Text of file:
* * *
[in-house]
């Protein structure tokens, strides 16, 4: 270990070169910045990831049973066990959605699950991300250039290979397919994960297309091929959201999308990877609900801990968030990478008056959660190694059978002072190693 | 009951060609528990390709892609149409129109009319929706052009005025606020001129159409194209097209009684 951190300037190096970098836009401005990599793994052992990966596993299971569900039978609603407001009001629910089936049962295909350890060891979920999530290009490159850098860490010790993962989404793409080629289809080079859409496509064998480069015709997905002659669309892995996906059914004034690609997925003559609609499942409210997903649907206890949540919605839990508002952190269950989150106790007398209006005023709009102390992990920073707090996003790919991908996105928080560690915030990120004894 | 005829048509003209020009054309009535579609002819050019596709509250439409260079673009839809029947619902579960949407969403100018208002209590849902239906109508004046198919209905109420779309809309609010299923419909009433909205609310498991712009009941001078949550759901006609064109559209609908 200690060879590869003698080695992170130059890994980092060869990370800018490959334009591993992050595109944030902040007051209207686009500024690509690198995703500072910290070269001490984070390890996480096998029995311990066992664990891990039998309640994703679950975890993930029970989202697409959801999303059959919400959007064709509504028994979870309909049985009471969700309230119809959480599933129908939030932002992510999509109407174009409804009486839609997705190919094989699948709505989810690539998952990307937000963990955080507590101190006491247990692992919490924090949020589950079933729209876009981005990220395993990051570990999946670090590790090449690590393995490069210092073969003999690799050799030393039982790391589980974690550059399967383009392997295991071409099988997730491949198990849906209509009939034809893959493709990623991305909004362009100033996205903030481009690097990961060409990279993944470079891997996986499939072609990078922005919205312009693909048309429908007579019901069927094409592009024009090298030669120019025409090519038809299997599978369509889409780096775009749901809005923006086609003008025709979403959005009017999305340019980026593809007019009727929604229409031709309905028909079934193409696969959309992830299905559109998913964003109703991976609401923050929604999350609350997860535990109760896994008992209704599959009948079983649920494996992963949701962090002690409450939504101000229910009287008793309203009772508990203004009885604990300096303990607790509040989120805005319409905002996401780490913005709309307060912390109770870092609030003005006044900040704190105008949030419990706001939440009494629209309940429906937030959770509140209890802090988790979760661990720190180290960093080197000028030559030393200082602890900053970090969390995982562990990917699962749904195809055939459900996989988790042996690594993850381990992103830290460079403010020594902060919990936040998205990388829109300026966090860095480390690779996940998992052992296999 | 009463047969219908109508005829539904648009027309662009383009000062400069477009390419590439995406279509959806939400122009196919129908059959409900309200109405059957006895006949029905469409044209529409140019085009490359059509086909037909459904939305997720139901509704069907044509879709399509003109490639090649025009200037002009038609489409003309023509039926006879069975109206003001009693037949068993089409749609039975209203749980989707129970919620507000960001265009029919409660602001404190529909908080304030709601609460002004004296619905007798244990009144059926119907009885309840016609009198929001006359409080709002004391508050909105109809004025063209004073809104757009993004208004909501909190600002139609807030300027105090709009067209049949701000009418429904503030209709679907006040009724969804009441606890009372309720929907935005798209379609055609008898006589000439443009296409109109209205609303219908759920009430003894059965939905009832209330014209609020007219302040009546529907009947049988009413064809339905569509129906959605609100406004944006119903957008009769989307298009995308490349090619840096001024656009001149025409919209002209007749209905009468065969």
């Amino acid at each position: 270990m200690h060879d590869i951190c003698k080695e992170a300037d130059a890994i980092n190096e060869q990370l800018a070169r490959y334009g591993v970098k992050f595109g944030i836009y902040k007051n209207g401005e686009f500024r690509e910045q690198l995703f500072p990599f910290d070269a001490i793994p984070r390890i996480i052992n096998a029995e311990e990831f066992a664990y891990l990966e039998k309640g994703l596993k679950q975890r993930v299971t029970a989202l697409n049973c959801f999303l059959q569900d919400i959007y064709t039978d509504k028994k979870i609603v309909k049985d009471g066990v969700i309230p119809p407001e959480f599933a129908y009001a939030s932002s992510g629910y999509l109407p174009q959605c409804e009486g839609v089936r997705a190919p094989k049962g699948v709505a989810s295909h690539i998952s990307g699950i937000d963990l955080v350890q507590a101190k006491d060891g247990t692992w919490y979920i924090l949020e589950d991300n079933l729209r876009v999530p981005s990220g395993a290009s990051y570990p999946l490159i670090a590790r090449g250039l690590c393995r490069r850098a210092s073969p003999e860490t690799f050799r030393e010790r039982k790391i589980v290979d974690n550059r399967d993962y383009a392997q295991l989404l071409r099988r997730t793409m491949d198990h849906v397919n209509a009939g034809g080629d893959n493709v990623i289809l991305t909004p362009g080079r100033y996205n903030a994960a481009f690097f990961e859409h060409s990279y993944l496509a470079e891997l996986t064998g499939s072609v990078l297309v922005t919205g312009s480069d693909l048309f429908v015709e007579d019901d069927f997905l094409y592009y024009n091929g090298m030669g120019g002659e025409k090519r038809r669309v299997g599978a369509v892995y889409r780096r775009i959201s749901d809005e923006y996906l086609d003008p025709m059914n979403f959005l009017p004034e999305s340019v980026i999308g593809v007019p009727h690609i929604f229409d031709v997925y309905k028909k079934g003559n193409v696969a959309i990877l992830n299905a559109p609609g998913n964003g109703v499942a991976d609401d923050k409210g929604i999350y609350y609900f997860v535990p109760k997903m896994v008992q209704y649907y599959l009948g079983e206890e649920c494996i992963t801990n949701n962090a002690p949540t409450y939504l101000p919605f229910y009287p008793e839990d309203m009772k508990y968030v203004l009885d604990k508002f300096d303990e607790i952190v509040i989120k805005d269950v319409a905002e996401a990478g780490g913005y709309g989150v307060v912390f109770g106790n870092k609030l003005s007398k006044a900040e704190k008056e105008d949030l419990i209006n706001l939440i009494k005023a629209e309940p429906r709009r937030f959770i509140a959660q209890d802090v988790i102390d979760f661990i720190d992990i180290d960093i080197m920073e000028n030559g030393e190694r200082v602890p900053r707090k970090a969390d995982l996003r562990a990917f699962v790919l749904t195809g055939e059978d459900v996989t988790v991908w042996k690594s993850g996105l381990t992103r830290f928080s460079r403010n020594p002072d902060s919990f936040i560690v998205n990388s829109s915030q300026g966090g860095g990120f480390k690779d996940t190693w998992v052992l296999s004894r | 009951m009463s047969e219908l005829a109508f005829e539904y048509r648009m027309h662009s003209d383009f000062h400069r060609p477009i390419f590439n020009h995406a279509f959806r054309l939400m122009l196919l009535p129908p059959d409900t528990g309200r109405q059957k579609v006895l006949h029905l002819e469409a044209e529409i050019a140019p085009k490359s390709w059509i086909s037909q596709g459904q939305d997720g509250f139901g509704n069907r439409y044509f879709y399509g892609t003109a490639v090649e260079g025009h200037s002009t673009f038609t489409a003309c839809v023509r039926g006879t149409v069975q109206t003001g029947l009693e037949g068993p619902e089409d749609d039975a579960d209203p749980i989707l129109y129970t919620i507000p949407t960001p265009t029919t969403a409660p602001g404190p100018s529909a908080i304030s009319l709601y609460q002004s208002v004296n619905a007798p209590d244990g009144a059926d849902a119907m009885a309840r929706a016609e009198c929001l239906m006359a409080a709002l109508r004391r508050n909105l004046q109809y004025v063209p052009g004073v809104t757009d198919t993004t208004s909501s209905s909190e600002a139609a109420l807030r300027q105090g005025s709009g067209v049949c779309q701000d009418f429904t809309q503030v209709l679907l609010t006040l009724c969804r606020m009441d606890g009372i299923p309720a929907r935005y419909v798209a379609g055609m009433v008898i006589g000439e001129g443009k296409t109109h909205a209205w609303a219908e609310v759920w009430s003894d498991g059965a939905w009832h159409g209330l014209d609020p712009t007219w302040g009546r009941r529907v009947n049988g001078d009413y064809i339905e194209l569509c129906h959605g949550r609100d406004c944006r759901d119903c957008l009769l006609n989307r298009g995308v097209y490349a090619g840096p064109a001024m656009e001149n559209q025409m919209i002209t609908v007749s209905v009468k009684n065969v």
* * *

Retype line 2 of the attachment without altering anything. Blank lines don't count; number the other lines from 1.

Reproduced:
């Protein structure tokens, strides 16, 4: 270990070169910045990831049973066990959605699950991300250039290979397919994960297309091929959201999308990877609900801990968030990478008056959660190694059978002072190693 | 009951060609528990390709892609149409129109009319929706052009005025606020001129159409194209097209009684 951190300037190096970098836009401005990599793994052992990966596993299971569900039978609603407001009001629910089936049962295909350890060891979920999530290009490159850098860490010790993962989404793409080629289809080079859409496509064998480069015709997905002659669309892995996906059914004034690609997925003559609609499942409210997903649907206890949540919605839990508002952190269950989150106790007398209006005023709009102390992990920073707090996003790919991908996105928080560690915030990120004894 | 005829048509003209020009054309009535579609002819050019596709509250439409260079673009839809029947619902579960949407969403100018208002209590849902239906109508004046198919209905109420779309809309609010299923419909009433909205609310498991712009009941001078949550759901006609064109559209609908 200690060879590869003698080695992170130059890994980092060869990370800018490959334009591993992050595109944030902040007051209207686009500024690509690198995703500072910290070269001490984070390890996480096998029995311990066992664990891990039998309640994703679950975890993930029970989202697409959801999303059959919400959007064709509504028994979870309909049985009471969700309230119809959480599933129908939030932002992510999509109407174009409804009486839609997705190919094989699948709505989810690539998952990307937000963990955080507590101190006491247990692992919490924090949020589950079933729209876009981005990220395993990051570990999946670090590790090449690590393995490069210092073969003999690799050799030393039982790391589980974690550059399967383009392997295991071409099988997730491949198990849906209509009939034809893959493709990623991305909004362009100033996205903030481009690097990961060409990279993944470079891997996986499939072609990078922005919205312009693909048309429908007579019901069927094409592009024009090298030669120019025409090519038809299997599978369509889409780096775009749901809005923006086609003008025709979403959005009017999305340019980026593809007019009727929604229409031709309905028909079934193409696969959309992830299905559109998913964003109703991976609401923050929604999350609350997860535990109760896994008992209704599959009948079983649920494996992963949701962090002690409450939504101000229910009287008793309203009772508990203004009885604990300096303990607790509040989120805005319409905002996401780490913005709309307060912390109770870092609030003005006044900040704190105008949030419990706001939440009494629209309940429906937030959770509140209890802090988790979760661990720190180290960093080197000028030559030393200082602890900053970090969390995982562990990917699962749904195809055939459900996989988790042996690594993850381990992103830290460079403010020594902060919990936040998205990388829109300026966090860095480390690779996940998992052992296999 | 009463047969219908109508005829539904648009027309662009383009000062400069477009390419590439995406279509959806939400122009196919129908059959409900309200109405059957006895006949029905469409044209529409140019085009490359059509086909037909459904939305997720139901509704069907044509879709399509003109490639090649025009200037002009038609489409003309023509039926006879069975109206003001009693037949068993089409749609039975209203749980989707129970919620507000960001265009029919409660602001404190529909908080304030709601609460002004004296619905007798244990009144059926119907009885309840016609009198929001006359409080709002004391508050909105109809004025063209004073809104757009993004208004909501909190600002139609807030300027105090709009067209049949701000009418429904503030209709679907006040009724969804009441606890009372309720929907935005798209379609055609008898006589000439443009296409109109209205609303219908759920009430003894059965939905009832209330014209609020007219302040009546529907009947049988009413064809339905569509129906959605609100406004944006119903957008009769989307298009995308490349090619840096001024656009001149025409919209002209007749209905009468065969």